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Just came across this little bit of weirdness in Python and thought I'd document it write it as a question here in case anyone else is trying to find an answer with the same fruitless search terms I was

Looks like tuple unpacking makes it so you can't return a tuple of length 1 if you're expecting to iterate over the return value. Although it seems that looks are deceiving. See the answers.

>>> def returns_list_of_one(a):
...     return [a]
...
>>> def returns_tuple_of_one(a):
...     return (a)
...
>>> def returns_tuple_of_two(a):
...     return (a, a)
...
>>> for n in returns_list_of_one(10):
...    print n
...
10
>>> for n in returns_tuple_of_two(10):
...     print n
...
10
10
>>> for n in returns_tuple_of_one(10):
...     print n
...
Traceback (most recent call last):
  File "<stdin>", line 1, in <module>
TypeError: 'int' object is not iterable
>>>
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1  
Thanks to everyone for the explanation. That makes perfect sense. Can anyone explain the vote-down? You can see how my initial thought that it had to do with returning the value from the function rather than the actual construction of the tuple itself lead me to do a bunch of fruitless searching and experimenting, so it seemed appropriate to bring up. (Though clearly my choice of words could have been better, see edit above.) –  mcstrother Jul 13 '11 at 19:51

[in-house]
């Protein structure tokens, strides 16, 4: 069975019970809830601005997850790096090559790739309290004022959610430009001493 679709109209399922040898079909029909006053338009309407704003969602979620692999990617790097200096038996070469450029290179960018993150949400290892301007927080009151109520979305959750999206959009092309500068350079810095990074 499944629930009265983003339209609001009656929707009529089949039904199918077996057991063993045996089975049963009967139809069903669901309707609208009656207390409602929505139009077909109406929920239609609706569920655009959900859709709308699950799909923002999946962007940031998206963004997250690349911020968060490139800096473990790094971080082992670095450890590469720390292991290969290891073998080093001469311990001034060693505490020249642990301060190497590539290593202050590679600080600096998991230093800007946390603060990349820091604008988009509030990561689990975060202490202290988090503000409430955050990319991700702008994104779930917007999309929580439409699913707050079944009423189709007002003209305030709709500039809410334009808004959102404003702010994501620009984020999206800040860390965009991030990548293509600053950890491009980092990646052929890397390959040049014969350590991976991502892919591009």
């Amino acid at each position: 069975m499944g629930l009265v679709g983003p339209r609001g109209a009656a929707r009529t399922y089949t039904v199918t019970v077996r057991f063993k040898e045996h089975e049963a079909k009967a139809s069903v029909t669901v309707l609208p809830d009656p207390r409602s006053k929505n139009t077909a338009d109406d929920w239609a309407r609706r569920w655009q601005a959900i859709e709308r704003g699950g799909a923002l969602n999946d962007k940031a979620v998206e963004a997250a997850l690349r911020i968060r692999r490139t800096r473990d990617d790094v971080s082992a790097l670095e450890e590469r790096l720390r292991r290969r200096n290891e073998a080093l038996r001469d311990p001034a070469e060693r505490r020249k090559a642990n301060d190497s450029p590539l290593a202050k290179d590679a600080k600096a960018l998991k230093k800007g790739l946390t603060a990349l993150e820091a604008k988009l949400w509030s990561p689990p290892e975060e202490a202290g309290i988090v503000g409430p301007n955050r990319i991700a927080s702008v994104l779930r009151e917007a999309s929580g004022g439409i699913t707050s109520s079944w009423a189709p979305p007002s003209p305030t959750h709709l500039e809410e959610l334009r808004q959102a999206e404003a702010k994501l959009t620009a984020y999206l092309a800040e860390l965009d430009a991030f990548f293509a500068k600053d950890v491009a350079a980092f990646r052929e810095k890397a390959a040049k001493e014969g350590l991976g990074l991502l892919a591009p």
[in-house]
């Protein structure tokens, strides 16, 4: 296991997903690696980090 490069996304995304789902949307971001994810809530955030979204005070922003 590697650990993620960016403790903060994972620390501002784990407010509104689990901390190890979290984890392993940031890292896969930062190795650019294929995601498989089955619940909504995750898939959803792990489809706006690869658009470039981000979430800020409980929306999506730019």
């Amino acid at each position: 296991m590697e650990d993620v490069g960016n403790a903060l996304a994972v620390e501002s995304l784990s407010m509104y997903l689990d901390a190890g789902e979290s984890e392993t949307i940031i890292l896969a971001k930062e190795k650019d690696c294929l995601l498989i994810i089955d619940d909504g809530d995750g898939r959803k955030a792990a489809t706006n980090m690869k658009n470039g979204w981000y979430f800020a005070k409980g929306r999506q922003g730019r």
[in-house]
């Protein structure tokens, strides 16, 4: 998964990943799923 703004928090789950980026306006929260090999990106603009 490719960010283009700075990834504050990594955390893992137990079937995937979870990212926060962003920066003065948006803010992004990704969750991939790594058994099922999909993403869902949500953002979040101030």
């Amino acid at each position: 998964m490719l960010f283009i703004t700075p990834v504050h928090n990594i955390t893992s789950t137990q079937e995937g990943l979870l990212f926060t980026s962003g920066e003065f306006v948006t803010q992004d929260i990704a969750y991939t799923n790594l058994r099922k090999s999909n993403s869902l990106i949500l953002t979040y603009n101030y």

4 Answers 4

up vote 21 down vote accepted

You need to explicitly make it a tuple (see the official tutorial):

def returns_tuple_of_one(a):
    return (a, )
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5  
Yes. It's actually the comma, not the parentheses, that makes a tuple. –  Fred Larson Jul 13 '11 at 16:17
    
Yep. It's pretty well documented, too. –  blinsay Jul 13 '11 at 16:18

This is not a bug, a one-tuple is constructed by val, or (val,). It is the comma and not the parentheses that define the tuple in python syntax.

Your function is actually returning a itself, which is of course not iterable.

To quote sequence and tuple docs:

A special problem is the construction of tuples containing 0 or 1 items: the syntax has some extra quirks to accommodate these. Empty tuples are constructed by an empty pair of parentheses; a tuple with one item is constructed by following a value with a comma (it is not sufficient to enclose a single value in parentheses). Ugly, but effective.

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(a) is not a single element tuple, it's just a parenthesized expression. Use (a,).

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Instead of that ugly comma, you can use the tuple() built-in method.

def returns_tuple_of_one(a):
    return tuple(a)
share|improve this answer
    
I agree that's prettier, but unfortunately tuple(10) gives the same TypeError: 'int' object is not iterable. –  mcstrother Mar 28 '14 at 1:26
    
Also unfortunately, tuple('HELLO') yields ('H', 'E', 'L', 'L', 'O'), which I would not expect from returns_tuple_of_one('HELLO'). –  ethanbustad Dec 31 '14 at 0:39

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